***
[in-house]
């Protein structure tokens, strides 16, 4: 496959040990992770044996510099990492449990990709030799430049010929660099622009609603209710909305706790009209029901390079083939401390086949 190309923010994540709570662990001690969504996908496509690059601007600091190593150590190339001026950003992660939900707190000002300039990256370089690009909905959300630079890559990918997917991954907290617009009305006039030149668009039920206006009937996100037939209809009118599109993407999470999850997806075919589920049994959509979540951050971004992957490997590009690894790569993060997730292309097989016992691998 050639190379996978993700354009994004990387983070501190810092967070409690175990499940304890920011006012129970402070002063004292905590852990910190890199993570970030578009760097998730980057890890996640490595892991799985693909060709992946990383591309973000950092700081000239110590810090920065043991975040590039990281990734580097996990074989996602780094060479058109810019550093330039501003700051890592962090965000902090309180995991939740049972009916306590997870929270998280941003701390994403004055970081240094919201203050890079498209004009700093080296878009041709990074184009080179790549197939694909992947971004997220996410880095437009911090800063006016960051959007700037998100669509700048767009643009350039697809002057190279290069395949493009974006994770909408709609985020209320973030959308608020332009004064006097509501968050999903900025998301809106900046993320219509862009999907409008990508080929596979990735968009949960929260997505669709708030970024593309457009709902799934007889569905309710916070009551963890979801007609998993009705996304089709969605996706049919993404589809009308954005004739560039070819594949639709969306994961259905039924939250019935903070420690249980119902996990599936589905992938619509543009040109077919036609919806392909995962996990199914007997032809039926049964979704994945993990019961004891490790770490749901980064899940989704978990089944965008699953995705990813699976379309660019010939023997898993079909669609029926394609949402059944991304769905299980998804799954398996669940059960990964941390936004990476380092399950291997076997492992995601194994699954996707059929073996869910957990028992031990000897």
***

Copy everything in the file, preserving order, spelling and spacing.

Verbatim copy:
[in-house]
């Protein structure tokens, strides 16, 4: 496959040990992770044996510099990492449990990709030799430049010929660099622009609603209710909305706790009209029901390079083939401390086949 190309923010994540709570662990001690969504996908496509690059601007600091190593150590190339001026950003992660939900707190000002300039990256370089690009909905959300630079890559990918997917991954907290617009009305006039030149668009039920206006009937996100037939209809009118599109993407999470999850997806075919589920049994959509979540951050971004992957490997590009690894790569993060997730292309097989016992691998 050639190379996978993700354009994004990387983070501190810092967070409690175990499940304890920011006012129970402070002063004292905590852990910190890199993570970030578009760097998730980057890890996640490595892991799985693909060709992946990383591309973000950092700081000239110590810090920065043991975040590039990281990734580097996990074989996602780094060479058109810019550093330039501003700051890592962090965000902090309180995991939740049972009916306590997870929270998280941003701390994403004055970081240094919201203050890079498209004009700093080296878009041709990074184009080179790549197939694909992947971004997220996410880095437009911090800063006016960051959007700037998100669509700048767009643009350039697809002057190279290069395949493009974006994770909408709609985020209320973030959308608020332009004064006097509501968050999903900025998301809106900046993320219509862009999907409008990508080929596979990735968009949960929260997505669709708030970024593309457009709902799934007889569905309710916070009551963890979801007609998993009705996304089709969605996706049919993404589809009308954005004739560039070819594949639709969306994961259905039924939250019935903070420690249980119902996990599936589905992938619509543009040109077919036609919806392909995962996990199914007997032809039926049964979704994945993990019961004891490790770490749901980064899940989704978990089944965008699953995705990813699976379309660019010939023997898993079909669609029926394609949402059944991304769905299980998804799954398996669940059960990964941390936004990476380092399950291997076997492992995601194994699954996707059929073996869910957990028992031990000897």